child units (was: dot within unit file name)

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child units (was: dot within unit file name)

captnjameskirk
On Jan 21, 2008 1:05 AM, Vinzent Hoefler <[hidden email]> wrote:
> On Friday 18 January 2008 20:12, John Stoneham wrote:
> [snip]
> So, the only difference is that Ada plays it safe and complains about
> ambiguities while a Pascal compiler tries to resolve the ambiguity by
> itself

Perhaps that's true with regard to name resolution, but Ada's package
system has a significant feature which Pascal's module system lacks:
child packages. Conceptually, a child package is the same thing as a
nested package:

package Parent is
...
   package Child is
   ...
   end Child;
...
end Parent;

Now, the nested "Child" can be referenced outside "Parent" as
"Parent.Child". This has much more to offer than simply another level
(sometimes very necessary) of organization to a complex program. For
example, the private part of a child package has access to it's
parent's private members as well. The visibility rules are similar to
those that relate to inheritance (via private, protected, and public
sections). This adds a level of encapsulation that is very desirable
in a complex program.

Normally, child packages are not defined simply as nested packages
within the parent itself (although they can be). Usually, they are
defined in their own file. The dot-notation in the package declaration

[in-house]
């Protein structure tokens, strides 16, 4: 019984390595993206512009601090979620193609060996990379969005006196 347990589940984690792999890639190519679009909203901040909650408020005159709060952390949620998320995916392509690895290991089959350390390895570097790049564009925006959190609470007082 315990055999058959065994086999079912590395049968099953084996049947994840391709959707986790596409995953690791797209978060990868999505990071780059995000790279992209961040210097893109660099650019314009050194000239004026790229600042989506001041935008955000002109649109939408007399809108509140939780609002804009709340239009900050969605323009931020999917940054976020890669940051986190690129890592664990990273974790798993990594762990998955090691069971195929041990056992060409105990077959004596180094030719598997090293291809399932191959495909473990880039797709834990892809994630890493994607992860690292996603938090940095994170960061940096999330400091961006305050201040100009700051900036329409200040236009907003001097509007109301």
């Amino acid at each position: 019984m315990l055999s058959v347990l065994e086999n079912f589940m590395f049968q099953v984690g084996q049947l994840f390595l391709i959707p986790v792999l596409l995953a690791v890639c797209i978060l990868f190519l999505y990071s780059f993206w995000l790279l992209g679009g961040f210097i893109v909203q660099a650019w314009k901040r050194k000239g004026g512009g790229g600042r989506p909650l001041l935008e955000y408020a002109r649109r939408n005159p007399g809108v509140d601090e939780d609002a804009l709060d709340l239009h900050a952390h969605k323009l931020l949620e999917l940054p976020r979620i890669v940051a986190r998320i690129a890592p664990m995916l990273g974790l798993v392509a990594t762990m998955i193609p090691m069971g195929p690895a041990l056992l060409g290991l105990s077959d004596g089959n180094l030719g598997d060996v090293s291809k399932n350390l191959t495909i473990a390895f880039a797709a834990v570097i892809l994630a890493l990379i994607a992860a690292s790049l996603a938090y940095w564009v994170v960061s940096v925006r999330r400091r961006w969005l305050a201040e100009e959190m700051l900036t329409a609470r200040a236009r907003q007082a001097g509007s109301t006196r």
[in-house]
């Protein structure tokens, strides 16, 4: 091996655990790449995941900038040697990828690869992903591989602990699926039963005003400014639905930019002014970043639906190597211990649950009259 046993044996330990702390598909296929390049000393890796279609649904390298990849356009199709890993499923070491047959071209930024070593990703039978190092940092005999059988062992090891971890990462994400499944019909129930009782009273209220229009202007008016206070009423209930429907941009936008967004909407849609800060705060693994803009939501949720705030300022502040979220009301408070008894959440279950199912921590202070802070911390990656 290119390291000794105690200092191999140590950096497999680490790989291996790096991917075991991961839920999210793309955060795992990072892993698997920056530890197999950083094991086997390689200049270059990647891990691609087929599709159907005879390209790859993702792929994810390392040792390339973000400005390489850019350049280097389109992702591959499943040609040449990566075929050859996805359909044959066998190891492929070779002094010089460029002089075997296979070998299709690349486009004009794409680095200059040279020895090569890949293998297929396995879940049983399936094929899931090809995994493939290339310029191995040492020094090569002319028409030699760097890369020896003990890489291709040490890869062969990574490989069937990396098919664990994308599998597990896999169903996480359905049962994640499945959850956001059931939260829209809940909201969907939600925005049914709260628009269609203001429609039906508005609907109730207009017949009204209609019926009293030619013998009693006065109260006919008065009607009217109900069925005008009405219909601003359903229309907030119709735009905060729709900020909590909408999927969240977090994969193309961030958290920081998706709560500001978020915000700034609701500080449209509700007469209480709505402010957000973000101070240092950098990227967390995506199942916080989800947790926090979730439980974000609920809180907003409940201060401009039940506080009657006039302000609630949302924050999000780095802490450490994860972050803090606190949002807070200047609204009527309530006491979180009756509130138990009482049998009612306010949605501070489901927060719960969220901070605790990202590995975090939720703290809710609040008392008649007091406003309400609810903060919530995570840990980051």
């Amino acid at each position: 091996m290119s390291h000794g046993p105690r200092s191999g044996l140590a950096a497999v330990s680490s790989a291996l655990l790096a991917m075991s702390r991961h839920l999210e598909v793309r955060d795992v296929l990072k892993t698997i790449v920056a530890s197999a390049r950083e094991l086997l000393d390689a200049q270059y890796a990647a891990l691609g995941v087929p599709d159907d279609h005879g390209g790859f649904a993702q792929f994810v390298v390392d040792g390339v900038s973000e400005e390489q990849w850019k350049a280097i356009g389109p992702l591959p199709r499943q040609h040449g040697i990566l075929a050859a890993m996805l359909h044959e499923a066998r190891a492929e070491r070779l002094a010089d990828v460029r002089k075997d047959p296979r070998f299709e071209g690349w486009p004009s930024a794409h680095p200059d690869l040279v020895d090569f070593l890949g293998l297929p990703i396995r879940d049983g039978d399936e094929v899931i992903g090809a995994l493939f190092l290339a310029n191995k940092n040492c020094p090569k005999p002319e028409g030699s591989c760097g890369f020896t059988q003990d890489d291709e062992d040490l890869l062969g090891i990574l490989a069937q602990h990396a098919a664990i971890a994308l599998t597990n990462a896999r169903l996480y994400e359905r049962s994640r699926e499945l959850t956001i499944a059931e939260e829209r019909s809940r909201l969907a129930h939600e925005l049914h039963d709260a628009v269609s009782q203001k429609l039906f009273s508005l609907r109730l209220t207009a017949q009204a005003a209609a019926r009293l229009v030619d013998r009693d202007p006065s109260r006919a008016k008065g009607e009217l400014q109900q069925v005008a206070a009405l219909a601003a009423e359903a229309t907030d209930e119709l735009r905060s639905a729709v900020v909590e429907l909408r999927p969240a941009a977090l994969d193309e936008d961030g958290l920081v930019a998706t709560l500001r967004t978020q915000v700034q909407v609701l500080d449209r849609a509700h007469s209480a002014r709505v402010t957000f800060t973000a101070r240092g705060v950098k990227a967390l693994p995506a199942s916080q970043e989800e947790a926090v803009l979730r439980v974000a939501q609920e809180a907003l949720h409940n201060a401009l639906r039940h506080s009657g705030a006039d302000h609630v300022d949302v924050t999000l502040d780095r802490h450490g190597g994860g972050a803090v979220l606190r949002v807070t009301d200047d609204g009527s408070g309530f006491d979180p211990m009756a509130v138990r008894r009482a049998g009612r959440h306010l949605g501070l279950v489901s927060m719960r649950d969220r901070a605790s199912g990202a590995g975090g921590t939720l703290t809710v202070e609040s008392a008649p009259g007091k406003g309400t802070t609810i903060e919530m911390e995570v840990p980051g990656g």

tells the compiler that "Child" is a child package of "Parent":

package Parent.Child is
...
end Parent.Child;

When you have a lot of Ada programming experience, the flexibility of
child packages adds enormously to program structure and design. In
contrast, the single-level module system of Pascal feels very limiting
(however, Ada is so much more restrictive in other areas that Pascal
is overall a breath of fresh air).

I think it would be fantastic if Free Pascal could add child units as
a language extension (of course this would reduce portability --
although on the other hand it might make porting Ada programs easier).
It's difficult trying to describe the benefits to someone who has
never used them (how do you know you're missing something if you've
never used it and therefore never felt a need for it?)
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Re: child units (was: dot within unit file name)

Marco van de Voort
 
> I think it would be fantastic if Free Pascal could add child units as
> a language extension (of course this would reduce portability --
> although on the other hand it might make porting Ada programs easier).
> It's difficult trying to describe the benefits to someone who has
> never used them (how do you know you're missing something if you've
> never used it and therefore never felt a need for it?)

I've used Modula2, and know nested modules. However I haven't missed them.

I have missed opague types and forcedly qualified importing  (from M2)

M2 doesn't have the nested module "put in arbitrary other file"
system though. Such system would have the same problems with M2 as with
Pascal.
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Re: child units (was: dot within unit file name)

Vinzent Höfler